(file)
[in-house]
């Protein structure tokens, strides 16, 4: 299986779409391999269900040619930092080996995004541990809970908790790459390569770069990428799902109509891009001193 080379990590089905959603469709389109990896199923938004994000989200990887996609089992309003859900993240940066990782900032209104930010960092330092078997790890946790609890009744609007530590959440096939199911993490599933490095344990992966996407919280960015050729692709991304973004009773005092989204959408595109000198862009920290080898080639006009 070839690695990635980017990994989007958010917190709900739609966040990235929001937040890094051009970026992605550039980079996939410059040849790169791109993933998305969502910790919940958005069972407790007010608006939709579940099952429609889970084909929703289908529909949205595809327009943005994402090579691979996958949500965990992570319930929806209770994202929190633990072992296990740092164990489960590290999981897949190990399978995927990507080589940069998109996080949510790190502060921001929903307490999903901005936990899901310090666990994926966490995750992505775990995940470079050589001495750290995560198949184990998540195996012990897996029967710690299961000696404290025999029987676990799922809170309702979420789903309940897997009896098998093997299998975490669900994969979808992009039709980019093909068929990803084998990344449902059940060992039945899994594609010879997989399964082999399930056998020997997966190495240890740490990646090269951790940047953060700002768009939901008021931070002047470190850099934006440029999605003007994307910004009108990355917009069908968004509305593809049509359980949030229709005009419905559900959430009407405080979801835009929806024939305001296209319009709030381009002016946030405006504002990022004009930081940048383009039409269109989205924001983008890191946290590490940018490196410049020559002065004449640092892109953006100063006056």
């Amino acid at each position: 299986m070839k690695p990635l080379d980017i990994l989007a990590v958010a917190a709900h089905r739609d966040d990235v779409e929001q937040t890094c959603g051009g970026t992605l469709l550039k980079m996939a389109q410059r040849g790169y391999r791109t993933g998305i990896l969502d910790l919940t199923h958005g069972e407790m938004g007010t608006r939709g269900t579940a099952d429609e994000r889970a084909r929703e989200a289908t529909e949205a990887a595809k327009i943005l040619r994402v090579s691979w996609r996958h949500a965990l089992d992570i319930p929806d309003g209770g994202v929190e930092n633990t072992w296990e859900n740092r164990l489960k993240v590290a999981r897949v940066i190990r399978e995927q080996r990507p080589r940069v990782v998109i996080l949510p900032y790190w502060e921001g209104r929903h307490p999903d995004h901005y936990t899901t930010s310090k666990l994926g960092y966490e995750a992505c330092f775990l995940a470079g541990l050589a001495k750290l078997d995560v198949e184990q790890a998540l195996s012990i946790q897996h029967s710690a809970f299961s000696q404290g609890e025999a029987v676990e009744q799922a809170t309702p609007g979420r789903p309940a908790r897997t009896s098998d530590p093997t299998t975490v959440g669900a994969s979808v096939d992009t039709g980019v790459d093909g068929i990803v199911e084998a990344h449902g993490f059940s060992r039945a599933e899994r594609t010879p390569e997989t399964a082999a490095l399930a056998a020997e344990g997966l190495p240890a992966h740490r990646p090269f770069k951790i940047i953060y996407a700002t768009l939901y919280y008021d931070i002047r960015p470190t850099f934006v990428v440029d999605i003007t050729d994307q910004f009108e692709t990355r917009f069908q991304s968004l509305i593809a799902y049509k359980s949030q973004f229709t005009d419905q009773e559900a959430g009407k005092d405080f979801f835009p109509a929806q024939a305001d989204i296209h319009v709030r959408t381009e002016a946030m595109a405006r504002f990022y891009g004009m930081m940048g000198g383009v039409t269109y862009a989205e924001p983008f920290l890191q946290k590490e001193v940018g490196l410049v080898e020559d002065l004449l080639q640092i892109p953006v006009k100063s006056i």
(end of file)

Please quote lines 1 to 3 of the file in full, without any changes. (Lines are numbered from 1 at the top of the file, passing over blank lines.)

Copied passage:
[in-house]
């Protein structure tokens, strides 16, 4: 299986779409391999269900040619930092080996995004541990809970908790790459390569770069990428799902109509891009001193 080379990590089905959603469709389109990896199923938004994000989200990887996609089992309003859900993240940066990782900032209104930010960092330092078997790890946790609890009744609007530590959440096939199911993490599933490095344990992966996407919280960015050729692709991304973004009773005092989204959408595109000198862009920290080898080639006009 070839690695990635980017990994989007958010917190709900739609966040990235929001937040890094051009970026992605550039980079996939410059040849790169791109993933998305969502910790919940958005069972407790007010608006939709579940099952429609889970084909929703289908529909949205595809327009943005994402090579691979996958949500965990992570319930929806209770994202929190633990072992296990740092164990489960590290999981897949190990399978995927990507080589940069998109996080949510790190502060921001929903307490999903901005936990899901310090666990994926966490995750992505775990995940470079050589001495750290995560198949184990998540195996012990897996029967710690299961000696404290025999029987676990799922809170309702979420789903309940897997009896098998093997299998975490669900994969979808992009039709980019093909068929990803084998990344449902059940060992039945899994594609010879997989399964082999399930056998020997997966190495240890740490990646090269951790940047953060700002768009939901008021931070002047470190850099934006440029999605003007994307910004009108990355917009069908968004509305593809049509359980949030229709005009419905559900959430009407405080979801835009929806024939305001296209319009709030381009002016946030405006504002990022004009930081940048383009039409269109989205924001983008890191946290590490940018490196410049020559002065004449640092892109953006100063006056």
């Amino acid at each position: 299986m070839k690695p990635l080379d980017i990994l989007a990590v958010a917190a709900h089905r739609d966040d990235v779409e929001q937040t890094c959603g051009g970026t992605l469709l550039k980079m996939a389109q410059r040849g790169y391999r791109t993933g998305i990896l969502d910790l919940t199923h958005g069972e407790m938004g007010t608006r939709g269900t579940a099952d429609e994000r889970a084909r929703e989200a289908t529909e949205a990887a595809k327009i943005l040619r994402v090579s691979w996609r996958h949500a965990l089992d992570i319930p929806d309003g209770g994202v929190e930092n633990t072992w296990e859900n740092r164990l489960k993240v590290a999981r897949v940066i190990r399978e995927q080996r990507p080589r940069v990782v998109i996080l949510p900032y790190w502060e921001g209104r929903h307490p999903d995004h901005y936990t899901t930010s310090k666990l994926g960092y966490e995750a992505c330092f775990l995940a470079g541990l050589a001495k750290l078997d995560v198949e184990q790890a998540l195996s012990i946790q897996h029967s710690a809970f299961s000696q404290g609890e025999a029987v676990e009744q799922a809170t309702p609007g979420r789903p309940a908790r897997t009896s098998d530590p093997t299998t975490v959440g669900a994969s979808v096939d992009t039709g980019v790459d093909g068929i990803v199911e084998a990344h449902g993490f059940s060992r039945a599933e899994r594609t010879p390569e997989t399964a082999a490095l399930a056998a020997e344990g997966l190495p240890a992966h740490r990646p090269f770069k951790i940047i953060y996407a700002t768009l939901y919280y008021d931070i002047r960015p470190t850099f934006v990428v440029d999605i003007t050729d994307q910004f009108e692709t990355r917009f069908q991304s968004l509305i593809a799902y049509k359980s949030q973004f229709t005009d419905q009773e559900a959430g009407k005092d405080f979801f835009p109509a929806q024939a305001d989204i296209h319009v709030r959408t381009e002016a946030m595109a405006r504002f990022y891009g004009m930081m940048g000198g383009v039409t269109y862009a989205e924001p983008f920290l890191q946290k590490e001193v940018g490196l410049v080898e020559d002065l004449l080639q640092i892109p953006v006009k100063s006056i």